Living with Ataxia

“Sorry sir, I forgot my kit”

Living with Ataxia

Adds fuck all

Living with Ataxia

Subtracts hope

Living with Ataxia

Divides friends and family

Living with Ataxia

Multiplies hurdles

Living with Ataxia

“Maybe it’s a trapped nerve”

Living with Ataxia

Confuses small minds

Living with Ataxia

Frustrates 

Living with Ataxia

Embarrasses

Living with Ataxia

Teaches you virtues, such as “Good things come to those who wait”

Living with Ataxia

Makes you wonder who the fuck wrote virtues?

Living with Ataxia

“Have you got a licence for that?”

Living with Ataxia

Highlights injustice

Living with Ataxia

Illustrates that beauty isn’t only skin deep [thank God]

Living with Ataxia

Condemns you to a life less ordinary

Living with Ataxia

Contradicts

Living with Ataxia

Imposes barriers around ghostly souls

Living with Ataxia

“Sorry, only genetically perfect people can donate sperm”

Living with Ataxia

Did I mention it’s a struggle?

Living with Ataxia

Underlines inequality

Living with Ataxia

Objectifies the body

Living with Ataxia

Mystifies my mixed up mind

Living with Ataxia

Disqualifies true contenders to the crown

Living with Ataxia

“I charge by the hour hun

Living with Ataxia

Locks lively minds in dying bodies

Living with Ataxia

Mangles the idea of perfection

Living with Ataxia

Twists the spine

Living with Ataxia

Causes caustic sorrow

Living with Ataxia

“Fill your pockets chaps. These disabled freaks are easy targets”

Living with Ataxia

Suffocates the soul

Living with Ataxia

Haunts empty shells

Living with Ataxia

Implodes

Living with Ataxia

Crushes everything that’s precious

Living with Ataxia

Guess what? It’s a fucking struggle

How to Lose Friends and Alienate People

According to Wikipedia, Tanka (短歌, “short poem”) is a genre of classical Japanese poetry and one of the major genres of Japanese literature.

A Tanka consists of 5 lines and 31 syllables. Each line has a set number of syllables see below:

Line 1 – 5 syllables
Line 2 – 7 syllables
Line 3 – 5 syllables
Line 4 – 7 syllables
Line 5 – 7 syllables

Regular readers of this blog will know that I have put together a collection of poems to reflect the struggles of disabled people in 21st century Britain. I will publish these poems in a book to be released in 2018, utilising the team of illustrators I have assembled to help me add images to my words and create the type of book that I envisage.  I am speaking with students from Glyndwr University who are collaborating with me on this exciting project. Two of the talented artists who have agreed to illustrate my work are Julie Rogers-Owen and Heather Wilson.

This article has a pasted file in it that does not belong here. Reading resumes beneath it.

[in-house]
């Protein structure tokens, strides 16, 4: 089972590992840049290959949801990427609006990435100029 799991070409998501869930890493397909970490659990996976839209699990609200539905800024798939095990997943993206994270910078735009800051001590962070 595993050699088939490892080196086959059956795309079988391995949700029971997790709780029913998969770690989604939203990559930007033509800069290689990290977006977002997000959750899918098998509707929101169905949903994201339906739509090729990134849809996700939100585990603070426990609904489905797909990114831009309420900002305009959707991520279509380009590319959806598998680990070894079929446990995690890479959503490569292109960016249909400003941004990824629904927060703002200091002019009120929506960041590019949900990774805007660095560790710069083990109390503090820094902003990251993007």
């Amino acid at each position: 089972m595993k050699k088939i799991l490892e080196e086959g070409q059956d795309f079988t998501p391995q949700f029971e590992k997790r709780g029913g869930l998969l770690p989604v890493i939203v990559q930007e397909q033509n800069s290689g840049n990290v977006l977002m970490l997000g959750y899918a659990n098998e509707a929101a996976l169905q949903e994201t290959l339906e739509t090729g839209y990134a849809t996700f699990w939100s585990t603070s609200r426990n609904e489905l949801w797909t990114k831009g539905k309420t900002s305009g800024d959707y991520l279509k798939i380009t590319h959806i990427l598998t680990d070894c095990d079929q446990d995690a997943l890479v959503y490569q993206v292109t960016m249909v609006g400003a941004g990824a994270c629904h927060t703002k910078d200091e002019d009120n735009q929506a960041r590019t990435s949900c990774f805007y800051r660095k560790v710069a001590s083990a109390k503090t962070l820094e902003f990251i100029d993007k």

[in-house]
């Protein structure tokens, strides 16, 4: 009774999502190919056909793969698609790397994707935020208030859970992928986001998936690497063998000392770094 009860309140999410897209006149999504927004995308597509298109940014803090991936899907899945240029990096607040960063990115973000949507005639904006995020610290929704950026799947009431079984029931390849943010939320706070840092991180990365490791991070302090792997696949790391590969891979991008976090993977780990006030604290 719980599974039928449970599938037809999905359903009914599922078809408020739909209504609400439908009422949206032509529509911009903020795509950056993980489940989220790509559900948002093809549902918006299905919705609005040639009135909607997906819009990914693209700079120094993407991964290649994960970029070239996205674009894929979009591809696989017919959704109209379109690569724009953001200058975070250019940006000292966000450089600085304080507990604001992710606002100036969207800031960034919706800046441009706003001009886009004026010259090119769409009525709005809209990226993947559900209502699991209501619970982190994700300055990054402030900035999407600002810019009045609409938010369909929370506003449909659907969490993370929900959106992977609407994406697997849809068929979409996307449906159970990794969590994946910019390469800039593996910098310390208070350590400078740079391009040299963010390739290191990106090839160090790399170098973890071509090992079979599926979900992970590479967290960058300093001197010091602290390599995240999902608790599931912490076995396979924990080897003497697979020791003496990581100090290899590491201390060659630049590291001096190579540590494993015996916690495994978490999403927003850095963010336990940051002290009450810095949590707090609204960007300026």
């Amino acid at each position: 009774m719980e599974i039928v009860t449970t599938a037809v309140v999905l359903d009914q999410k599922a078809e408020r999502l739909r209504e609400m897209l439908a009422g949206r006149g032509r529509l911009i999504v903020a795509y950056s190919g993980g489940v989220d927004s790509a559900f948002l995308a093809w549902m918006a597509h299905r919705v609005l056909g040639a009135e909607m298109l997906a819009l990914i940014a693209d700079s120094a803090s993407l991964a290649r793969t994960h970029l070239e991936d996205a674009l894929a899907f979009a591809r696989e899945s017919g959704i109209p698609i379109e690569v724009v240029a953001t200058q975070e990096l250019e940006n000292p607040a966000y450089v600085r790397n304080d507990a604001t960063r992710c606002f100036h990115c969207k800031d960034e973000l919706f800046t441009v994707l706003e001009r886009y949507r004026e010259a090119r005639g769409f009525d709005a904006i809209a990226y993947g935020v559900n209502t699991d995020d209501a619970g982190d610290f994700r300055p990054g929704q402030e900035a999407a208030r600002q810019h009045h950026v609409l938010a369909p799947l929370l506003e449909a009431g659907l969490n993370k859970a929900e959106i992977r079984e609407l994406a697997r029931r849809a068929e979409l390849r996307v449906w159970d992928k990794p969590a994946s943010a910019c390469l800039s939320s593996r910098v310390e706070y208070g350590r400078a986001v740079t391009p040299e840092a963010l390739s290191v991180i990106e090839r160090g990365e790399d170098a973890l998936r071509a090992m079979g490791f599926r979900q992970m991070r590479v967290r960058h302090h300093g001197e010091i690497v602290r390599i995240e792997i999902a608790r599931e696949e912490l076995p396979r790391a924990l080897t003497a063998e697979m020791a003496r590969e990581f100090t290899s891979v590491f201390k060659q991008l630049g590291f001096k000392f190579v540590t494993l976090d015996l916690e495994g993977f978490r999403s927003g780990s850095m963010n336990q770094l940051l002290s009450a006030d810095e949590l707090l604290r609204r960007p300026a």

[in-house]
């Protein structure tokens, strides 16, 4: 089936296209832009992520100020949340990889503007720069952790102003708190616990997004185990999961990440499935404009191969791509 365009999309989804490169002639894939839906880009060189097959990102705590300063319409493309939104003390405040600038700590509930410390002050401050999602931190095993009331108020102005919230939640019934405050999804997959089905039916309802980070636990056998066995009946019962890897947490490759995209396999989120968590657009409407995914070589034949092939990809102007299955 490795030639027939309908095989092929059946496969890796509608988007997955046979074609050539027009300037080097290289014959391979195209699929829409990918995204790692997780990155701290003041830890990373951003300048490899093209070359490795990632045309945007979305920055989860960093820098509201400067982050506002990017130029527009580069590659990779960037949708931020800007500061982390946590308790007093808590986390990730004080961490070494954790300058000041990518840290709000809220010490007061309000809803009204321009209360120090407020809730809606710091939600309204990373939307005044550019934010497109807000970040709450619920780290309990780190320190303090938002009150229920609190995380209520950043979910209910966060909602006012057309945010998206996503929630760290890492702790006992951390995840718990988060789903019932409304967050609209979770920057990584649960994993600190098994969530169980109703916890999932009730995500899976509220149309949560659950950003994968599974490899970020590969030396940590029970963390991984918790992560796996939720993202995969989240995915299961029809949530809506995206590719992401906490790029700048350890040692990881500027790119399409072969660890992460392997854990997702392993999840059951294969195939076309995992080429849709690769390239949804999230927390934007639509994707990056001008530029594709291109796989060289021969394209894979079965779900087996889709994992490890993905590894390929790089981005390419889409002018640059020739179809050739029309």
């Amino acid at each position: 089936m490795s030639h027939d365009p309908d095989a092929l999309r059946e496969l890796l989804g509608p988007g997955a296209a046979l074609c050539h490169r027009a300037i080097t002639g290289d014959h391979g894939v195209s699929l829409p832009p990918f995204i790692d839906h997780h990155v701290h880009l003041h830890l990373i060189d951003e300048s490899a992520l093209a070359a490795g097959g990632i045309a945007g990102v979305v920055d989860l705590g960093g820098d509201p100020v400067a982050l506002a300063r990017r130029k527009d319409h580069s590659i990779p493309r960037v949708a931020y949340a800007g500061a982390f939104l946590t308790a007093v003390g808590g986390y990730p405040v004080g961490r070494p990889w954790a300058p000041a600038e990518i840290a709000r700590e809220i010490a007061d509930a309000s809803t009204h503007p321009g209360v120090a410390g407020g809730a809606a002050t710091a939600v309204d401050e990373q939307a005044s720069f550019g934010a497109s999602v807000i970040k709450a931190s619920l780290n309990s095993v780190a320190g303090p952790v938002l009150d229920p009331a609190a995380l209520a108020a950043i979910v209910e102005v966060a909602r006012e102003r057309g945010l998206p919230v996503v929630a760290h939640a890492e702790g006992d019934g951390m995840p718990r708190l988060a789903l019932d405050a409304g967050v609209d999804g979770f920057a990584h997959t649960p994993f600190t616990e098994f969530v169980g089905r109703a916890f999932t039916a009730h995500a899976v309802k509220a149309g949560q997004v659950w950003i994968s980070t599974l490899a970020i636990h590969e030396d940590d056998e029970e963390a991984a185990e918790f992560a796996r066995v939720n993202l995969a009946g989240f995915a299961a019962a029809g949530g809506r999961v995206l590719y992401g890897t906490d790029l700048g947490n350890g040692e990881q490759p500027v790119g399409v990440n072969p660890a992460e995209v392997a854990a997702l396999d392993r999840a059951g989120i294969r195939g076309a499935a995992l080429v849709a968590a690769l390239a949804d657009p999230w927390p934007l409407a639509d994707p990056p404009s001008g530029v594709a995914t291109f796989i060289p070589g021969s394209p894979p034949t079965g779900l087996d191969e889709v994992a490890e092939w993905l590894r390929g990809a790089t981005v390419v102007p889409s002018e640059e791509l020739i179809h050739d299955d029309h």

As well as the book, we are also planning an exhibition of my poetry in April in addition to the #SaveWILG exhibition – a collection of visual art, poetry and photographs produced by a number of artists across the UK, focusing on independent living as a whole. The exhibition will open on January 17th at 3pm in the Education Gallery at Theatr Clwyd in Mold, north Wales. It will continue until January 29th. Please come to show your support for this campaign and enjoy the powerful and emotive art created by people with passion and determination that are united in the belief that disabled lives matter.

​Both of these events are being organised with the support of Disability Arts Cymru.


Use your silver spoon

To stir up old prejudice

Spread lies and divide

Power and fortune is yours

Eternal damnation waits…

The Independent: Toby Young’s appointment to board of higher education watchdog sparks criticism

You’re Never Going to Keep Me Down

According to Wikipedia, Tanka (短歌, “short poem”) is a genre of classical Japanese poetry and one of the major genres of Japanese literature.

A Tanka consists of 5 lines and 31 syllables. Each line has a set number of syllables see below:

Line 1 – 5 syllables
Line 2 – 7 syllables
Line 3 – 5 syllables
Line 4 – 7 syllables
Line 5 – 7 syllables

This is my 150th poem of 2017 and I have now put together a collection of poems to reflect the struggles of disabled people in 21st century Britain. I will publish these poems in a book to be released in 2018, utilising the team of illustrators I have assembled to help me add images to my words and create the type of book that I envisage.  I am speaking with students from Glyndwr University who are collaborating with me on this exciting project. Two of the talented artists who have agreed to illustrate my work are Julie Rogers-Owen and Heather Wilson.